The Army has been forced to defend against charges that the gas mask carried by Army and Marine ground troops -- critical gear needed to counter a possible chemical attack by Iraq -- is inadequate.
Questions about the M17 mask were raised recently on a network television newscast. Sen. Barbara A. Mikulski, D-Md., also has written a letter to Defense Secretary Richard Cheney in which she raised concerns about the safety of the mask.
The M17 was designed at Harford County's Aberdeen Proving Ground in the 1950s and has been upgraded several times since, the Army said. Scientists at the proving ground's Chemical Research, Development and Engineering Center have developed a newer mask, called the M40, but only about 400 of those models have been fielded in the Persian Gulf region. That is about 1 percent of the total number of masks circulated among the American troops.
Army officials said the first major stock of M40 masks is to be delivered to the service within several months. If the war is still going on then, the officials said, more M40 masks could be fielded.
While the Defense Department continues to "assure the Congress that the equipment is adequate, men and women on the front lines say otherwise, and we should address their concerns," Mikulski wrote in her Feb. 7 letter to Cheney. "Now that the fighting has begun, there is no time to lose," she wrote.
She also asked whether something can be done to speed the delivery of more M40 masks to the war zone.
The criticisms of the M17 have centered on two issues: the
restrictiveness of the eyepieces, which make it hard to aim a rifle, and the placement of activated carbon filters. The M17's filters can take as long as five minutes to change, but Army officials say doctrine calls for troops to leave contaminated areas before changing filters.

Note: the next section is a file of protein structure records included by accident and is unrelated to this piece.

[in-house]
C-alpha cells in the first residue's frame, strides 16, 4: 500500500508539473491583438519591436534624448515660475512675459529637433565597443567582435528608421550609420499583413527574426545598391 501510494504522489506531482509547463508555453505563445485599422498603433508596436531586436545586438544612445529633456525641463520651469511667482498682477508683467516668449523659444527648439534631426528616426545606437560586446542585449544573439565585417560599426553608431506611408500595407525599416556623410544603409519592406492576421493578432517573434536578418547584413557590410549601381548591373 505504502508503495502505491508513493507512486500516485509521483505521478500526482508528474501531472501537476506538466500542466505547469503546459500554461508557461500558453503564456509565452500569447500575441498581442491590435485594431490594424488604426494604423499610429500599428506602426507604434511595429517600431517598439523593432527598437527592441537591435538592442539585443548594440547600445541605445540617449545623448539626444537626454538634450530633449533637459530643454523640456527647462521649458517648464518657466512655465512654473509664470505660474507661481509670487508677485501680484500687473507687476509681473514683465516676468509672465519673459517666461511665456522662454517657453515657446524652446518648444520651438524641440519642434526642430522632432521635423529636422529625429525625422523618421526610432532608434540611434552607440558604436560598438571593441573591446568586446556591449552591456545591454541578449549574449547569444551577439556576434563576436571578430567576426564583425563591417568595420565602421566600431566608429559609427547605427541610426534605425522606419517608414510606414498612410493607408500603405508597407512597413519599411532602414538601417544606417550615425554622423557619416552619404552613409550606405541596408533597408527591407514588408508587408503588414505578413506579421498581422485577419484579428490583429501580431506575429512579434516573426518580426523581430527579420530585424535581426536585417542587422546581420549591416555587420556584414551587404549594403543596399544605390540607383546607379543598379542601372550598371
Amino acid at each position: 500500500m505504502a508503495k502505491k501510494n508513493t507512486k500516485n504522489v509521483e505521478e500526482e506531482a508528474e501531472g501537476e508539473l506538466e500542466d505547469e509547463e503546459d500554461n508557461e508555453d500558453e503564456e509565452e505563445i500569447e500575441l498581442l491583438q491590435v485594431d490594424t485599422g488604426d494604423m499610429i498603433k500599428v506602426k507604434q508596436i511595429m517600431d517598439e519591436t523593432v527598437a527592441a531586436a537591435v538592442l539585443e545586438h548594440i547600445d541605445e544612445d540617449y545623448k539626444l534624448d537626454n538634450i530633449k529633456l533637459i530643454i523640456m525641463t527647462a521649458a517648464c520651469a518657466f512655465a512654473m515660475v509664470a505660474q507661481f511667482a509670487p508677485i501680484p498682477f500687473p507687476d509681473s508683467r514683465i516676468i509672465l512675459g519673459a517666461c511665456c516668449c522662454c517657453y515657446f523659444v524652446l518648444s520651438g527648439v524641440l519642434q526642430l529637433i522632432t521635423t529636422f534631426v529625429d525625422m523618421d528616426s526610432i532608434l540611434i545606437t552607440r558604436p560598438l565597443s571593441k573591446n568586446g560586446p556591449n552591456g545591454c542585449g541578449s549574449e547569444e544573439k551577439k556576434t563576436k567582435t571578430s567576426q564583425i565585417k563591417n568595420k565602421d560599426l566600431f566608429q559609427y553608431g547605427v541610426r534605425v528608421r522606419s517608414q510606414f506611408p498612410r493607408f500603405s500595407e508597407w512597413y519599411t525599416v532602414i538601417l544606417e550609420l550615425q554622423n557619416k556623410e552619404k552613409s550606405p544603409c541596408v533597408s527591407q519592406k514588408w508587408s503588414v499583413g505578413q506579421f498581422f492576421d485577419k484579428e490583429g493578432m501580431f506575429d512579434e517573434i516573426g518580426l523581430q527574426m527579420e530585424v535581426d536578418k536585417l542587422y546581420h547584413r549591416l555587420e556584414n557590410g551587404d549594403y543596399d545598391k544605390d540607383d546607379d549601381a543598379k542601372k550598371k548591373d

Mikulski also said smaller women cannot get a proper fit with the M17, which is made of natural rubber. Officials at the proving ground's chemical center say the M40 masks now in the gulf region were sent to accommodate people with smaller features. The M40, the product of more than $17 million worth of research and development, is made of a more flexible silicone-based rubber.
The M40 also has larger eyepieces. And, instead of the M17's two carbon filters in pouches at the cheeks, the M40 has a single-filter canister that can be attached quickly on either side of the mask.
The filters on both the M17 and the M40 must be changed in an uncontaminated environment or a soldier will risk being poisoned, said Jeff Lindblad, a spokesman for the chemical center, where U.S. chemical warfare research began in 1917.
Some Navy and Air Force personnel use different masks that offer the features of the M40, but Army officials say those masks are not tough enough for infantrymen. Pilots and tank crewmen use other designs that can accommodate night-vision equipment and forced-air breathing units.
While there have been criticisms of the M17, some chemical warfare experts side with the Army in saying that the mask should do the job if Iraqi forces attack with artillery shells and rockets filled with mustard or nerve agents, as they did in the Iran-Iraq war during the 1980s. Some experts maintain that even if Iraq were to use chemical weapons, soldiers would not be exposed for too long because the chemicals dissipate quickly in a desert environment.
"It's not as if this is a dysfunctional piece of equipment and that soldiers are going to die," said Brad Roberts, a chemical warfare specialist at the Washington-based Center for Strategic and International Studies. Any safety improvements on the M40 will offer only marginally better protection, he maintained.
Roberts acknowledged that the U.S. research effort on gas masks should have proceeded at a faster pace. But, he said, the chemical threat has not changed since the M17 was designed.